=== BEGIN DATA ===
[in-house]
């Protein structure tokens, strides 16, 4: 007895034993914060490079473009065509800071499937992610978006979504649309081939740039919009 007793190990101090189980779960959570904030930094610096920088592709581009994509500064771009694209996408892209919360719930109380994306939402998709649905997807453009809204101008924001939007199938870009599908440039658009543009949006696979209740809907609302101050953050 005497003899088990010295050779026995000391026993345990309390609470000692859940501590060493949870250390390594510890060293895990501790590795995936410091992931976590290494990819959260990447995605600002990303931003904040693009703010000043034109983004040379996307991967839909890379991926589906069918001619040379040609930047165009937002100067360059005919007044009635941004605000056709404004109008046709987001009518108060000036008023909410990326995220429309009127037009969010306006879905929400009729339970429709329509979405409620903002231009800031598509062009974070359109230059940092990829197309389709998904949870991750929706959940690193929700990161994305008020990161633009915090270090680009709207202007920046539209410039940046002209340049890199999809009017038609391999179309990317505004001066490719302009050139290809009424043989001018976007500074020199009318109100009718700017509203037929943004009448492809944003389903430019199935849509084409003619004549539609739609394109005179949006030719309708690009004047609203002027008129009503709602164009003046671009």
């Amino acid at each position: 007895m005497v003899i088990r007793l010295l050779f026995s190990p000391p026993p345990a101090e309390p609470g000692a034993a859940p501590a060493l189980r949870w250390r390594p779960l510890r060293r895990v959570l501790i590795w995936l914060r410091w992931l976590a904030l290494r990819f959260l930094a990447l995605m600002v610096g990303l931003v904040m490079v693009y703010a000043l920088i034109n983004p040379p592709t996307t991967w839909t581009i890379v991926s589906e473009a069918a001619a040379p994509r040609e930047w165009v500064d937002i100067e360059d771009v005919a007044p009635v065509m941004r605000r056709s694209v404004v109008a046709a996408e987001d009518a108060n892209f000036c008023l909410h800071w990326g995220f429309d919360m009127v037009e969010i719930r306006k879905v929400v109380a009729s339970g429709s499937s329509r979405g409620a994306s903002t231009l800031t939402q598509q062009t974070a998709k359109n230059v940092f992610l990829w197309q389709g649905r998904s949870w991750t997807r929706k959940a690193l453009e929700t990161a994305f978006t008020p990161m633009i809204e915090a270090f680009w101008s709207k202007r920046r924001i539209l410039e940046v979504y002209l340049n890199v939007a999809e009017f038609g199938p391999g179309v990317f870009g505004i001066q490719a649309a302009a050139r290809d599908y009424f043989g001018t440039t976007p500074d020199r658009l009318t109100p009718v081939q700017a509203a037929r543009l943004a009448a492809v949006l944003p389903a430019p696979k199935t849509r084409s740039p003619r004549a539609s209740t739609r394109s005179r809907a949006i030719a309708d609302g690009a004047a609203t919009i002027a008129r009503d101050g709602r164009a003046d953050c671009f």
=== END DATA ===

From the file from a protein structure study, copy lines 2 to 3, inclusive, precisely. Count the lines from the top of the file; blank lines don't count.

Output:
């Protein structure tokens, strides 16, 4: 007895034993914060490079473009065509800071499937992610978006979504649309081939740039919009 007793190990101090189980779960959570904030930094610096920088592709581009994509500064771009694209996408892209919360719930109380994306939402998709649905997807453009809204101008924001939007199938870009599908440039658009543009949006696979209740809907609302101050953050 005497003899088990010295050779026995000391026993345990309390609470000692859940501590060493949870250390390594510890060293895990501790590795995936410091992931976590290494990819959260990447995605600002990303931003904040693009703010000043034109983004040379996307991967839909890379991926589906069918001619040379040609930047165009937002100067360059005919007044009635941004605000056709404004109008046709987001009518108060000036008023909410990326995220429309009127037009969010306006879905929400009729339970429709329509979405409620903002231009800031598509062009974070359109230059940092990829197309389709998904949870991750929706959940690193929700990161994305008020990161633009915090270090680009709207202007920046539209410039940046002209340049890199999809009017038609391999179309990317505004001066490719302009050139290809009424043989001018976007500074020199009318109100009718700017509203037929943004009448492809944003389903430019199935849509084409003619004549539609739609394109005179949006030719309708690009004047609203002027008129009503709602164009003046671009």
């Amino acid at each position: 007895m005497v003899i088990r007793l010295l050779f026995s190990p000391p026993p345990a101090e309390p609470g000692a034993a859940p501590a060493l189980r949870w250390r390594p779960l510890r060293r895990v959570l501790i590795w995936l914060r410091w992931l976590a904030l290494r990819f959260l930094a990447l995605m600002v610096g990303l931003v904040m490079v693009y703010a000043l920088i034109n983004p040379p592709t996307t991967w839909t581009i890379v991926s589906e473009a069918a001619a040379p994509r040609e930047w165009v500064d937002i100067e360059d771009v005919a007044p009635v065509m941004r605000r056709s694209v404004v109008a046709a996408e987001d009518a108060n892209f000036c008023l909410h800071w990326g995220f429309d919360m009127v037009e969010i719930r306006k879905v929400v109380a009729s339970g429709s499937s329509r979405g409620a994306s903002t231009l800031t939402q598509q062009t974070a998709k359109n230059v940092f992610l990829w197309q389709g649905r998904s949870w991750t997807r929706k959940a690193l453009e929700t990161a994305f978006t008020p990161m633009i809204e915090a270090f680009w101008s709207k202007r920046r924001i539209l410039e940046v979504y002209l340049n890199v939007a999809e009017f038609g199938p391999g179309v990317f870009g505004i001066q490719a649309a302009a050139r290809d599908y009424f043989g001018t440039t976007p500074d020199r658009l009318t109100p009718v081939q700017a509203a037929r543009l943004a009448a492809v949006l944003p389903a430019p696979k199935t849509r084409s740039p003619r004549a539609s209740t739609r394109s005179r809907a949006i030719a309708d609302g690009a004047a609203t919009i002027a008129r009503d101050g709602r164009a003046d953050c671009f």